“The need for an early visit has been reflected back from the UK. As election rules come in place here in March, no high-level visits are being planned. I am certain there will be a quick scheduling of a visit as soon as elections are over in May,” Mathai told the APPG.

In reference to a proposed visit by Finance Minister Arun Jaitley to unveil a statue of Mahatma Gandhi at Parliament Square on March 14, Mathai added: “There is no official announcement on it yet but it will be a very significant visit, coming just weeks after the Union Budget.”

Yoga can help chronic lower back pain sufferers

Yoga for lower back pain

back pain, low back pain, yoga for back pain, back pain relief, yoga for back
Yoga can reduce perception of lower back pain

original study:

Chronic lower back pain is often referred to medically as non-specific low back pain, in that the cause of the pain or stiffness is unclear. It does not appear to be associated with any disease, fractures, inflammatory condition, compression or infection. There is a high burden on health service and a high level of persistence among sufferers leading to reduced capacity to work and a reduced quality of life. The benefits of remaining active to those that suffer low back pain are well established.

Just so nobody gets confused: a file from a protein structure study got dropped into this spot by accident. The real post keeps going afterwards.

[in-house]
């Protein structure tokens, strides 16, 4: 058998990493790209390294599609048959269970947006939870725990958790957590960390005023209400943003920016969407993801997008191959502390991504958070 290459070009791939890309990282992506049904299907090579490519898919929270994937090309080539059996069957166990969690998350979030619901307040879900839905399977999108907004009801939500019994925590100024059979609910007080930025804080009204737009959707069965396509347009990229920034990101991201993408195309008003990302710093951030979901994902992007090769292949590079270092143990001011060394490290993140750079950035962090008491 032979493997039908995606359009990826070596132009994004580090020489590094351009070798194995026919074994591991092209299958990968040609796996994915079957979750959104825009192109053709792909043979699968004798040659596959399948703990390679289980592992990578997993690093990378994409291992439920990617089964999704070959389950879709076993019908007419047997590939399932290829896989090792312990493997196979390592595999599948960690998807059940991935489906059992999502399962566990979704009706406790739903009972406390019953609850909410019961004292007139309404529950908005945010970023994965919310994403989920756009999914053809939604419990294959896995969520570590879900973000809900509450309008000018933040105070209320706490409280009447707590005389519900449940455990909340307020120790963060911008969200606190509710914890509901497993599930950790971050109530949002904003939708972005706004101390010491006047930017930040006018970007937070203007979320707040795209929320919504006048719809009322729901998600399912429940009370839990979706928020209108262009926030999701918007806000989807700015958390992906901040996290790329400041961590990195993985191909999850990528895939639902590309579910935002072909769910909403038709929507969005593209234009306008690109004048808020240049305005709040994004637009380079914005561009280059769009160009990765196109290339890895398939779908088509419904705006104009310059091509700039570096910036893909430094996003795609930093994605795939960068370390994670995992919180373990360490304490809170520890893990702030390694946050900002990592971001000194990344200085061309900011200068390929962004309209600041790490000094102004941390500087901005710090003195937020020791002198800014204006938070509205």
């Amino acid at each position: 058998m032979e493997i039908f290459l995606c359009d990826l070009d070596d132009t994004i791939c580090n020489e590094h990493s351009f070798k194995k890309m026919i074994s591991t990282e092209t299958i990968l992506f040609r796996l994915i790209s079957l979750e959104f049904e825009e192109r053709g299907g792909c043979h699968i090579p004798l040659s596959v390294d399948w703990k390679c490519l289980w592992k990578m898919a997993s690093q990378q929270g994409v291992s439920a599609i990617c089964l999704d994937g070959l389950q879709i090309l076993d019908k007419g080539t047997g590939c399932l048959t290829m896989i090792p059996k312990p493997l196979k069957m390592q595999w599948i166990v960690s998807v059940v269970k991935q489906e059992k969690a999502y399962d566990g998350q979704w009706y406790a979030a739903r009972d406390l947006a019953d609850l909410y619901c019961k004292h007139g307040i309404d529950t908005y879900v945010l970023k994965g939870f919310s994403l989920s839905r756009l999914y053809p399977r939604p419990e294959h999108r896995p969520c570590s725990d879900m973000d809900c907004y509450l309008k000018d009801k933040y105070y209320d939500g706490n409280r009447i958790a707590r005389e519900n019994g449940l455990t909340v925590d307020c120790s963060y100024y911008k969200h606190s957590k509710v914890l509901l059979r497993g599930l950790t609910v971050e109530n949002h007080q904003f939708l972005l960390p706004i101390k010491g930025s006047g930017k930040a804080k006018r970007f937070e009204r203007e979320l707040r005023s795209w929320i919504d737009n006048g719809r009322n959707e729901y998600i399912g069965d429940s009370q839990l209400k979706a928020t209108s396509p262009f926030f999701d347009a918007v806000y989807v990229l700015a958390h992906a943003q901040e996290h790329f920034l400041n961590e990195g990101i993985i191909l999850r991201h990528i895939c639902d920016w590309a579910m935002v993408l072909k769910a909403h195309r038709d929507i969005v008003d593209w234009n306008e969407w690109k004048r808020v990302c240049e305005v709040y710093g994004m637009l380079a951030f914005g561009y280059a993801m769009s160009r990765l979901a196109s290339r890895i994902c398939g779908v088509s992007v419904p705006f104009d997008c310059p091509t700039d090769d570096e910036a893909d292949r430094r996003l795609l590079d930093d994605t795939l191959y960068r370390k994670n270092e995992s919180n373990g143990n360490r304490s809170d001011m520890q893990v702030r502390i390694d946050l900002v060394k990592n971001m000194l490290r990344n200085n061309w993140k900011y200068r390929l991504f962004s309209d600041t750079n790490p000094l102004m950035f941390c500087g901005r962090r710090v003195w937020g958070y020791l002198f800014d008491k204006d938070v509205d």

In a randomised controlled trial of 313 participants, funded by Arthritis Research UK, researchers at the Universities of Manchester and York and yoga clinics in York and Cornwall have found that those with back pain may see significant improvements in physical tasks if they completed weekly yoga sessions.

The participants were mainly female with an average age of 46, half were assigned a yoga intervention (156 participants) and the other half were assigned an undisclosed method of usual care (157). The yoga intervention consisted of a progressive 12 class programme delivered by experienced yoga teachers over 3 months.